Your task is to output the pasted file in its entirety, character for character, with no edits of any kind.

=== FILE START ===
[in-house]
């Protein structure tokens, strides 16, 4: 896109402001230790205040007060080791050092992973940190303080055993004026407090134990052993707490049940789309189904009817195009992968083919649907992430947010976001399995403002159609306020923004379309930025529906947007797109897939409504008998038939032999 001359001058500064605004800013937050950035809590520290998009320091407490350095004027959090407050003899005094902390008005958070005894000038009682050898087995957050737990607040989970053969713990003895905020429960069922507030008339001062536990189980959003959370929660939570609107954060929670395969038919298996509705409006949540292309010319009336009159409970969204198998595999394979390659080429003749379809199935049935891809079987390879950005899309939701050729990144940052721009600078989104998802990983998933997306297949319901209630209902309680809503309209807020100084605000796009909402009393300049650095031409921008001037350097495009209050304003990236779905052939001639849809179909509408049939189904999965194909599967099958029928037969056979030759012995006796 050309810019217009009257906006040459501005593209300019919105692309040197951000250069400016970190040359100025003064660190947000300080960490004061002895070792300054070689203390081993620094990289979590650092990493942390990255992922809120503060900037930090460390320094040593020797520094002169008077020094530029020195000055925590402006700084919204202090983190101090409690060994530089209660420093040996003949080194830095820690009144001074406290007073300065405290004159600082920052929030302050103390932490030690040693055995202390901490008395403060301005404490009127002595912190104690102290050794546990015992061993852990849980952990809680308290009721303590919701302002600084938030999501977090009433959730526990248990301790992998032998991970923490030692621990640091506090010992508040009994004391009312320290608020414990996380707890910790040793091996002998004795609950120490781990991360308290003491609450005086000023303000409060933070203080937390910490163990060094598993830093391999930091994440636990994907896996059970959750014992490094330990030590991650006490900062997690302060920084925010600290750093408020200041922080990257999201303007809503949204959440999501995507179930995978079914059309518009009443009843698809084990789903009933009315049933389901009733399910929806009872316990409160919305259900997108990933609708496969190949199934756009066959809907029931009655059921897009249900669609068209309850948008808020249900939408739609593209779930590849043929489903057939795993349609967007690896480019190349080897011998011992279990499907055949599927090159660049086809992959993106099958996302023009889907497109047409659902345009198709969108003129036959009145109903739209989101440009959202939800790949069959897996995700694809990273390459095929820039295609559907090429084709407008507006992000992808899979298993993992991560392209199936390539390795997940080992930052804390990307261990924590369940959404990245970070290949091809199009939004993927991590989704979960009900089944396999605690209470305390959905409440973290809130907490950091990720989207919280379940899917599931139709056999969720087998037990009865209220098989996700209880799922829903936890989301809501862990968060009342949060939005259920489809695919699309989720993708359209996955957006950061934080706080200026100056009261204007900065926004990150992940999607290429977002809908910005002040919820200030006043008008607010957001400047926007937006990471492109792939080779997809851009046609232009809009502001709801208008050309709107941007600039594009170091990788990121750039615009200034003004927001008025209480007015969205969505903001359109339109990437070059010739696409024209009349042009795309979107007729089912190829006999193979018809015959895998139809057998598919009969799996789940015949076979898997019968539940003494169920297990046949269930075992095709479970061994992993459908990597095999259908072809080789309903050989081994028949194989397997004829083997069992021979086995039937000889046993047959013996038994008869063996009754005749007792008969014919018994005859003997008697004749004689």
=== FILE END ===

[in-house]
């Protein structure tokens, strides 16, 4: 896109402001230790205040007060080791050092992973940190303080055993004026407090134990052993707490049940789309189904009817195009992968083919649907992430947010976001399995403002159609306020923004379309930025529906947007797109897939409504008998038939032999 001359001058500064605004800013937050950035809590520290998009320091407490350095004027959090407050003899005094902390008005958070005894000038009682050898087995957050737990607040989970053969713990003895905020429960069922507030008339001062536990189980959003959370929660939570609107954060929670395969038919298996509705409006949540292309010319009336009159409970969204198998595999394979390659080429003749379809199935049935891809079987390879950005899309939701050729990144940052721009600078989104998802990983998933997306297949319901209630209902309680809503309209807020100084605000796009909402009393300049650095031409921008001037350097495009209050304003990236779905052939001639849809179909509408049939189904999965194909599967099958029928037969056979030759012995006796 050309810019217009009257906006040459501005593209300019919105692309040197951000250069400016970190040359100025003064660190947000300080960490004061002895070792300054070689203390081993620094990289979590650092990493942390990255992922809120503060900037930090460390320094040593020797520094002169008077020094530029020195000055925590402006700084919204202090983190101090409690060994530089209660420093040996003949080194830095820690009144001074406290007073300065405290004159600082920052929030302050103390932490030690040693055995202390901490008395403060301005404490009127002595912190104690102290050794546990015992061993852990849980952990809680308290009721303590919701302002600084938030999501977090009433959730526990248990301790992998032998991970923490030692621990640091506090010992508040009994004391009312320290608020414990996380707890910790040793091996002998004795609950120490781990991360308290003491609450005086000023303000409060933070203080937390910490163990060094598993830093391999930091994440636990994907896996059970959750014992490094330990030590991650006490900062997690302060920084925010600290750093408020200041922080990257999201303007809503949204959440999501995507179930995978079914059309518009009443009843698809084990789903009933009315049933389901009733399910929806009872316990409160919305259900997108990933609708496969190949199934756009066959809907029931009655059921897009249900669609068209309850948008808020249900939408739609593209779930590849043929489903057939795993349609967007690896480019190349080897011998011992279990499907055949599927090159660049086809992959993106099958996302023009889907497109047409659902345009198709969108003129036959009145109903739209989101440009959202939800790949069959897996995700694809990273390459095929820039295609559907090429084709407008507006992000992808899979298993993992991560392209199936390539390795997940080992930052804390990307261990924590369940959404990245970070290949091809199009939004993927991590989704979960009900089944396999605690209470305390959905409440973290809130907490950091990720989207919280379940899917599931139709056999969720087998037990009865209220098989996700209880799922829903936890989301809501862990968060009342949060939005259920489809695919699309989720993708359209996955957006950061934080706080200026100056009261204007900065926004990150992940999607290429977002809908910005002040919820200030006043008008607010957001400047926007937006990471492109792939080779997809851009046609232009809009502001709801208008050309709107941007600039594009170091990788990121750039615009200034003004927001008025209480007015969205969505903001359109339109990437070059010739696409024209009349042009795309979107007729089912190829006999193979018809015959895998139809057998598919009969799996789940015949076979898997019968539940003494169920297990046949269930075992095709479970061994992993459908990597095999259908072809080789309903050989081994028949194989397997004829083997069992021979086995039937000889046993047959013996038994008869063996009754005749007792008969014919018994005859003997008697004749004689």